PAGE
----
Then there are those from “Constitutional Carry” states, where no license is required at all for concealed or, in some instances, open carry: Joe Manchin of West Virginia, and Claire McCaskill of Missouri. Additionally, Sen. Angus King, an Independent senator from Maine who votes with Democrats, is caught in an uncomfortable predicament since Maine is a “Constitutional Carry” state. That makes nine vulnerable Democratic or Independent senators caught in the bull’s horn.

Normally, Bernie Sanders, I-Vt., would be in the same predicament as Sen. King. However, we must assume that as the most popular senator on Capitol Hill, Sanders will be allowed by the Vermont citizens to vote as he pleases, despite “Constitutional Carry” in the state.

And there are other political considerations. Democratic Sen. Bob Casey Jr. of Pennsylvania comes from a state that voted for Trump, and although Casey is a Democrat, he is considered a pro-Second Amendment senator. So he will likely vote for CCW reciprocity. Then there is Maria Cantrell, D-Wash.), although she comes from a blue state (where both senators are Democrats and voted for Hillary), Washington State is “Shall Issue” state, which could expose her to some risk if she votes against reciprocity. Cantrell may be safe, but I’m not so sure about Casey, who may catch hell, not from the voters but from the Democratic leadership. He has been at odds with his party on the issue of abortion as well as gun rights. Although he may be at risk of inciting wrath from his own rigid party, he is a courageous individual, who will vote his conscience.

We should also consider the recent history of this bill. In 2013, Sen. John Cornyn, R-Texas, obtained support for a similar CCW reciprocity bill from 13 Democrats, including seven who are still in the U.S. Senate. According to Fox News, five of the seven, who have been previously mentioned — e.g., Joe Donnelly in Indiana, Martin Heinrich in New Mexico, Heidi Heitkamp in North Dakota, Joe Manchin in West Virginia and Jon Tester in Montana — are seeking reelection next year. All of those states are conservative leaning except for New Mexico.

Democrats who don’t toe the party line and vote for the bill without Sen. Schumer’s approval, will face a wrath worse than that of a woman scorned, especially if the bill passes. And yet some of them will have to vote for reciprocity, if they are not to face the indignation of voters in 2018 or even in 2020. Gun rights citizens have long memories.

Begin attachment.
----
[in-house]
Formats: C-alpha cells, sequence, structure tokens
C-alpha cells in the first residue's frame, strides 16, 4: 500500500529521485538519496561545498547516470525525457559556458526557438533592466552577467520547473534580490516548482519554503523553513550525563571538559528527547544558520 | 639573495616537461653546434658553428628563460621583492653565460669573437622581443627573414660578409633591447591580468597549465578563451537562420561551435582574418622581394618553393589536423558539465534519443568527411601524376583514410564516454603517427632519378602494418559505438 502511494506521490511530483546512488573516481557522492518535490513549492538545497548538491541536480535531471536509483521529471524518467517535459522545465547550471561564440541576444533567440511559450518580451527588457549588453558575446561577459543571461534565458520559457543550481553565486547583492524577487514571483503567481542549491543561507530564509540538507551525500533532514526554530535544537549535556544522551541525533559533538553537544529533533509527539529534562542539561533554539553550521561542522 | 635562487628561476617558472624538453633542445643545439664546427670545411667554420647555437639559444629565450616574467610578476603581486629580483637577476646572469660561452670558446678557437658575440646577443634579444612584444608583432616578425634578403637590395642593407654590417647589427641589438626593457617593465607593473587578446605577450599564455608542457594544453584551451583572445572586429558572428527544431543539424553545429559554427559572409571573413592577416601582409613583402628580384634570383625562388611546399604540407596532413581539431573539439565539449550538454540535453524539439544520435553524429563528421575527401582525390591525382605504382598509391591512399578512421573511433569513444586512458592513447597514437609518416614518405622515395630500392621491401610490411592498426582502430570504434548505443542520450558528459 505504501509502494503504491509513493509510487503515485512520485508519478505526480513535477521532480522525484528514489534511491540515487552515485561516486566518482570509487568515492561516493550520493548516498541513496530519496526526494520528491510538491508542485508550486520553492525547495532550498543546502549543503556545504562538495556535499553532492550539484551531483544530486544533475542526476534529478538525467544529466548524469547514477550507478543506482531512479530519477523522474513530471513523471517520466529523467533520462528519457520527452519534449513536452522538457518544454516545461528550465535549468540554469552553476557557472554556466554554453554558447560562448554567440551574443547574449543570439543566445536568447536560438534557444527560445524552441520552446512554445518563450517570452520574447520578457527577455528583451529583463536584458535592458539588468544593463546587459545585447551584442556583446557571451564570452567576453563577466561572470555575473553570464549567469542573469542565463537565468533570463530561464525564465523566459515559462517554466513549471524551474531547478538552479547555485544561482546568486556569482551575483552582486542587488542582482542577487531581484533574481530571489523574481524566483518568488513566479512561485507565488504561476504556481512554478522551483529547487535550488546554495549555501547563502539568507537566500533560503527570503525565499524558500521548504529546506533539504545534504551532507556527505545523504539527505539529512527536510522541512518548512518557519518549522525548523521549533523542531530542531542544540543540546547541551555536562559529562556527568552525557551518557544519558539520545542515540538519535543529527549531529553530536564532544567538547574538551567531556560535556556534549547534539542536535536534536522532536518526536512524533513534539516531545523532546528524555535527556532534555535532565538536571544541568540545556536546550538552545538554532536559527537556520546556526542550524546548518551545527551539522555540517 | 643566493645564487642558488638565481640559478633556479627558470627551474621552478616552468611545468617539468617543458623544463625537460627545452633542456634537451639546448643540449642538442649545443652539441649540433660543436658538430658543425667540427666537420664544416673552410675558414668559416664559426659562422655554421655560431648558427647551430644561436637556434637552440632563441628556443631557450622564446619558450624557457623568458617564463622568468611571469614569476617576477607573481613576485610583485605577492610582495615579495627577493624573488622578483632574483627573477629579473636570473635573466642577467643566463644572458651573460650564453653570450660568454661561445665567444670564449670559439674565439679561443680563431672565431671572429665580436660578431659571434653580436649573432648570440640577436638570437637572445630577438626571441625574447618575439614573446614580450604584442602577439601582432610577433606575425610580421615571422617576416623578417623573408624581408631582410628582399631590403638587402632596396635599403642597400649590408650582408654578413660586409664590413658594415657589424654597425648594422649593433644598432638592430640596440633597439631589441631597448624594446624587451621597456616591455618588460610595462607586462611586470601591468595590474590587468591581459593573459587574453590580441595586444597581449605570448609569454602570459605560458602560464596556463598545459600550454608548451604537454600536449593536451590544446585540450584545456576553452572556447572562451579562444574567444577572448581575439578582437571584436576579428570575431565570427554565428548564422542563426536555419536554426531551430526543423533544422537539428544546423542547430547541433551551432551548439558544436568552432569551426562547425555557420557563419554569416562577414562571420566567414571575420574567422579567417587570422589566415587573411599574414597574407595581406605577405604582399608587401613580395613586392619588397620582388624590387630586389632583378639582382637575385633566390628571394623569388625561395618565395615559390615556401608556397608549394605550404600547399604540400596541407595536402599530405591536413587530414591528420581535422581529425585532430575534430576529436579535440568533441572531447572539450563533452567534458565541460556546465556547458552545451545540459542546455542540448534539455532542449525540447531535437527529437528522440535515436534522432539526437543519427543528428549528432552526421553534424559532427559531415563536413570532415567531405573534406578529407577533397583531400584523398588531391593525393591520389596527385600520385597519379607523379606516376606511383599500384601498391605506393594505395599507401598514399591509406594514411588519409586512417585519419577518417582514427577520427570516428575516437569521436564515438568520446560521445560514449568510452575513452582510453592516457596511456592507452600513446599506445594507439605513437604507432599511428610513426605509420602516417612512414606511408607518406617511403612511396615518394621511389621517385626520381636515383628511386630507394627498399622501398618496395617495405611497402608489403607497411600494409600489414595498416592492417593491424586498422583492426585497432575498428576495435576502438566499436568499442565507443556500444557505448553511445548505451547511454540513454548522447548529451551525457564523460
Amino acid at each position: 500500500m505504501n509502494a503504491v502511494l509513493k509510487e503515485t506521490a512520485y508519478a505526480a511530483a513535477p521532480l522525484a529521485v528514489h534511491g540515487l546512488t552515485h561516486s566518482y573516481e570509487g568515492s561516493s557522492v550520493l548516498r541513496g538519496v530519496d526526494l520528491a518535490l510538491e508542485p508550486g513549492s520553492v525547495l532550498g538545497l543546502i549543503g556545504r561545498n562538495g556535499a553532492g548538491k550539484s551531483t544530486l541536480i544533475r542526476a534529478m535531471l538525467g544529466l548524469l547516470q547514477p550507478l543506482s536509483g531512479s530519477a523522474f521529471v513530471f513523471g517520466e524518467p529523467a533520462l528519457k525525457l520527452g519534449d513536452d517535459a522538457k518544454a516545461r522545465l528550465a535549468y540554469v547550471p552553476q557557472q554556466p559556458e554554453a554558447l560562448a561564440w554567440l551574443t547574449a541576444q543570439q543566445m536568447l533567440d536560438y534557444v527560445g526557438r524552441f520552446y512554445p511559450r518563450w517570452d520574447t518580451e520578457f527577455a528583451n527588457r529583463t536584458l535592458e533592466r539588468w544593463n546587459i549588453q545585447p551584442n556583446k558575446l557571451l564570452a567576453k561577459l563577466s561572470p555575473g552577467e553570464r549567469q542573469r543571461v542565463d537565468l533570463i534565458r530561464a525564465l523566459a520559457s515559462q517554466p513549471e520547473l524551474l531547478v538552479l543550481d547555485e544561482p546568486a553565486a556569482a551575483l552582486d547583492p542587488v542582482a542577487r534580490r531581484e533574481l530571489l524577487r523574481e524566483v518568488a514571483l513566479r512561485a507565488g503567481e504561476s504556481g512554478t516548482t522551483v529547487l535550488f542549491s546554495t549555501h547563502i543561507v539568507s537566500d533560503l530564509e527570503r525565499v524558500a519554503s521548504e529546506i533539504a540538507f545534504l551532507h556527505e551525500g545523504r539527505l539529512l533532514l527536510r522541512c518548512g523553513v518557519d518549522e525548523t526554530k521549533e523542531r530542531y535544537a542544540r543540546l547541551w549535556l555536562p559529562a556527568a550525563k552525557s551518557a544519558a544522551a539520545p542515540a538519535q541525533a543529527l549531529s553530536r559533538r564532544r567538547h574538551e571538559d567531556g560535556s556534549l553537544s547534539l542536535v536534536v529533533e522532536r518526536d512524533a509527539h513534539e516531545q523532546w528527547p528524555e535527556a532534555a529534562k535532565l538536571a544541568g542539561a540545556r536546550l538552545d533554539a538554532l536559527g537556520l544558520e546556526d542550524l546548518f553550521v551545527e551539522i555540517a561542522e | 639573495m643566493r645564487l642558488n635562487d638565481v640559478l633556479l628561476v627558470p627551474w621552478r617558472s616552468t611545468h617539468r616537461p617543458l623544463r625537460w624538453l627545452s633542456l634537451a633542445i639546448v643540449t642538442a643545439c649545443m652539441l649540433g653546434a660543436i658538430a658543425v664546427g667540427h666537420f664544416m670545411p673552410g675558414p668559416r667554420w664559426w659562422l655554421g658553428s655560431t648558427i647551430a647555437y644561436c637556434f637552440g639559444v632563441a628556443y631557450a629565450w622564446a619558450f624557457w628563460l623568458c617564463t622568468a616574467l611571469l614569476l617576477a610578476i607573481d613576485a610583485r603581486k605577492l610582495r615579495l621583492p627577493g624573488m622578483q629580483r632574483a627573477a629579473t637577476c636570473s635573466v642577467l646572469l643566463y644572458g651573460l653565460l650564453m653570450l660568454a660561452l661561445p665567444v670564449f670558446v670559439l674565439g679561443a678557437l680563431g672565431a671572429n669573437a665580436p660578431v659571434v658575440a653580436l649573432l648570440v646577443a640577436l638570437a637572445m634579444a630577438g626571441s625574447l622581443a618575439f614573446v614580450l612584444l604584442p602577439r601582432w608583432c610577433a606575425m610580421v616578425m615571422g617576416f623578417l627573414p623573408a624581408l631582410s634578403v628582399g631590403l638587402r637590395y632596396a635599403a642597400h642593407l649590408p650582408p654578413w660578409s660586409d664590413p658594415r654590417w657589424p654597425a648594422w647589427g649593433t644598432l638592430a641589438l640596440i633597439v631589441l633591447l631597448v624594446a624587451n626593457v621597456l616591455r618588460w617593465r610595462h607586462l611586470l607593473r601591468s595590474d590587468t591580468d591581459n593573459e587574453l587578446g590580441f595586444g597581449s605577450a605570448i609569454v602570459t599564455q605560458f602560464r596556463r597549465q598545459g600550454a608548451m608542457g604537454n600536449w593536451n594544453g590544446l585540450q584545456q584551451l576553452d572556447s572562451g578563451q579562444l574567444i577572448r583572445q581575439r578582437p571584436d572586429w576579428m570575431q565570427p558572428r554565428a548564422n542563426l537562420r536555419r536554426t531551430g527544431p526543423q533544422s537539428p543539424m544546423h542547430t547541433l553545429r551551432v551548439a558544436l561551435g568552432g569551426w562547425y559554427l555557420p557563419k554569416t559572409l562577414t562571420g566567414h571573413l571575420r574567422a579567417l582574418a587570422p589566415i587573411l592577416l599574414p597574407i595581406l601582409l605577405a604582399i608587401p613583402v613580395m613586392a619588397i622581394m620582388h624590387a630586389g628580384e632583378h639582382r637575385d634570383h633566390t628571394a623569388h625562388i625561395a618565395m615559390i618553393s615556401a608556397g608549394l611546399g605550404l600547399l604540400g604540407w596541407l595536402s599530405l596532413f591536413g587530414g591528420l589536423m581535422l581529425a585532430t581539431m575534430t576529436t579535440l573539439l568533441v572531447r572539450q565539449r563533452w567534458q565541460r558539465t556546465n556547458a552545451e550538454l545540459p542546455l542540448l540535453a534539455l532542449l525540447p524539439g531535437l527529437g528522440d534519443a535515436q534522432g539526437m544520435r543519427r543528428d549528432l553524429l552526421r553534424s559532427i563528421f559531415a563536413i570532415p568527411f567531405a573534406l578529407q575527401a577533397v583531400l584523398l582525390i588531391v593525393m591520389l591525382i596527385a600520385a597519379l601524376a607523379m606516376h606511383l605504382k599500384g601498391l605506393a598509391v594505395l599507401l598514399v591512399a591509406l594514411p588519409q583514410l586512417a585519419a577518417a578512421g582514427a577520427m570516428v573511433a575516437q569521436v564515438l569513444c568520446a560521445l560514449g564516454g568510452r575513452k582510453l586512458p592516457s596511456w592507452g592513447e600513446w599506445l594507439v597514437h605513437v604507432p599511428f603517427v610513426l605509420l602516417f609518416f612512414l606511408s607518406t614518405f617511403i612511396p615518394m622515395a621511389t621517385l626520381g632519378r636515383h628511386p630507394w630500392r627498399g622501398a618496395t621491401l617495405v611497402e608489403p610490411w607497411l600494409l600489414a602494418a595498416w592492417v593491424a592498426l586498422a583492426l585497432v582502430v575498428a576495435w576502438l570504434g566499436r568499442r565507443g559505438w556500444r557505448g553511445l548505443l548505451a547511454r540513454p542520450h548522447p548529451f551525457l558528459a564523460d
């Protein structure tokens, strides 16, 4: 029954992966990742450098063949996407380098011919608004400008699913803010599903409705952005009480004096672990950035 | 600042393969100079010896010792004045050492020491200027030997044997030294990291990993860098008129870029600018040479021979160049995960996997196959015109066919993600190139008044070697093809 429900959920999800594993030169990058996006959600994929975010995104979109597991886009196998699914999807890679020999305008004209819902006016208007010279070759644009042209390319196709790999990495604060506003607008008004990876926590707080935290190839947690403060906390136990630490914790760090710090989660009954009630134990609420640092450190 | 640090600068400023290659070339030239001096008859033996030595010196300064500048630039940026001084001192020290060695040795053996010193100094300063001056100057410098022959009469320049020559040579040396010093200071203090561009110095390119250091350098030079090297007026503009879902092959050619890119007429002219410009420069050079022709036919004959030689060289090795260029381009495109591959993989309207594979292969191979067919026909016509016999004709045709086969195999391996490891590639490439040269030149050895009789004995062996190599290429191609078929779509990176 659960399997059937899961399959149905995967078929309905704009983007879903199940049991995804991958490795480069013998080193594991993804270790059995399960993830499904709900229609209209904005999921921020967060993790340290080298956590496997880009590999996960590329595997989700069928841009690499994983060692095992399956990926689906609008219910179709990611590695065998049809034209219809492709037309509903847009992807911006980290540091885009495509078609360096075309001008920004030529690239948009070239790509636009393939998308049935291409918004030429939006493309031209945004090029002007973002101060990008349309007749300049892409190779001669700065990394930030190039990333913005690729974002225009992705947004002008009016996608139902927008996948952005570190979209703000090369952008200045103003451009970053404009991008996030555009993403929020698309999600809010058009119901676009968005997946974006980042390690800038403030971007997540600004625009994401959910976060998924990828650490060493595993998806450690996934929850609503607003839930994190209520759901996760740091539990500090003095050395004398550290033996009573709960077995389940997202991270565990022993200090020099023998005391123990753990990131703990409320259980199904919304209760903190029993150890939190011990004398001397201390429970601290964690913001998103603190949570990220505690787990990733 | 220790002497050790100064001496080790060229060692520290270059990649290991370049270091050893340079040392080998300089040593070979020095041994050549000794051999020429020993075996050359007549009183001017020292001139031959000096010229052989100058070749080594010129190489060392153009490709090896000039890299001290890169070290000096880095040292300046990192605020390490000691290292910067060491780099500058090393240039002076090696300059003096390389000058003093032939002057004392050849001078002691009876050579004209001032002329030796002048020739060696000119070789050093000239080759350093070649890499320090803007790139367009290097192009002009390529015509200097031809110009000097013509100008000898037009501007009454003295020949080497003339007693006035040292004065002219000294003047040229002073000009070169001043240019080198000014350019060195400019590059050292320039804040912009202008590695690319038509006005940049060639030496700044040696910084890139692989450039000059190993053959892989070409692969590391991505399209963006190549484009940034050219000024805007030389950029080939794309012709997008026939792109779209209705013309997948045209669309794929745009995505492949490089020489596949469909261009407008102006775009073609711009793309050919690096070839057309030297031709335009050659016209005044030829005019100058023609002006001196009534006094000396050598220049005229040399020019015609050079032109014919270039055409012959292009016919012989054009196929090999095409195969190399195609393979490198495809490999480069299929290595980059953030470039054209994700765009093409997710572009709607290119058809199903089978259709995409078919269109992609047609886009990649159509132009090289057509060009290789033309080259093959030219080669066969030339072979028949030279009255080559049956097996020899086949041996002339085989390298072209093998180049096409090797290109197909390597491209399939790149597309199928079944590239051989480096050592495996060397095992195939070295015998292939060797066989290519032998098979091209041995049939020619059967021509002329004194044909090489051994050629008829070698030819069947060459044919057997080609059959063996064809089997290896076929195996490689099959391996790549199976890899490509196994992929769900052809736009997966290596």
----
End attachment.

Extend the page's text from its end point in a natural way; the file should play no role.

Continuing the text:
Fox News, the only major network that reported thoroughly on this issue, opined, “it’s likely Democratic leader Chuck Schumer, D-N.Y., would seek to hold back the necessary support for the bill, giving his blessing only for a handful of vulnerable lawmakers to support it.” What this means is that Republicans will need a two-thirds majority or 60 votes for cloture — that is to end the expected filibustering of Schumer and company. If Senator Schumer can get 41 solid votes out of 49 on his side of the aisle, he can then let a few of the Democrats off the hook and still kill the bill. The stakes are high. Republicans will need to get the vote of most, if not all, of the vulnerable Democrats. Regardless of whether or not they have the necessary votes, they need to bring this bill to the Senate floor and let the votes go on record.

The truth is that despite the demagoguery and fearmongering, concealed carry laws empower citizens and have been shown to reduce crime. CCW reciprocity is an idea whose time has come given the slight increase in violent crime in the last two reported periods (2014-2016) — representing a reversal of the previous two and half decades — not to mention the looming threat of terrorism. The Senate vote for this momentous piece of legislation will definitely be worth watching.

Miguel A. Faria, M.D., is Associate Editor in Chief in socioeconomics, politics, medicine, and world affairs of Surgical Neurology International. He was appointed and served at the behest of President George W. Bush as member of the Injury Research Grant Review Committee of the Centers for Disease Control and Prevention, 2002-2005. His website is www.haciendapub.com.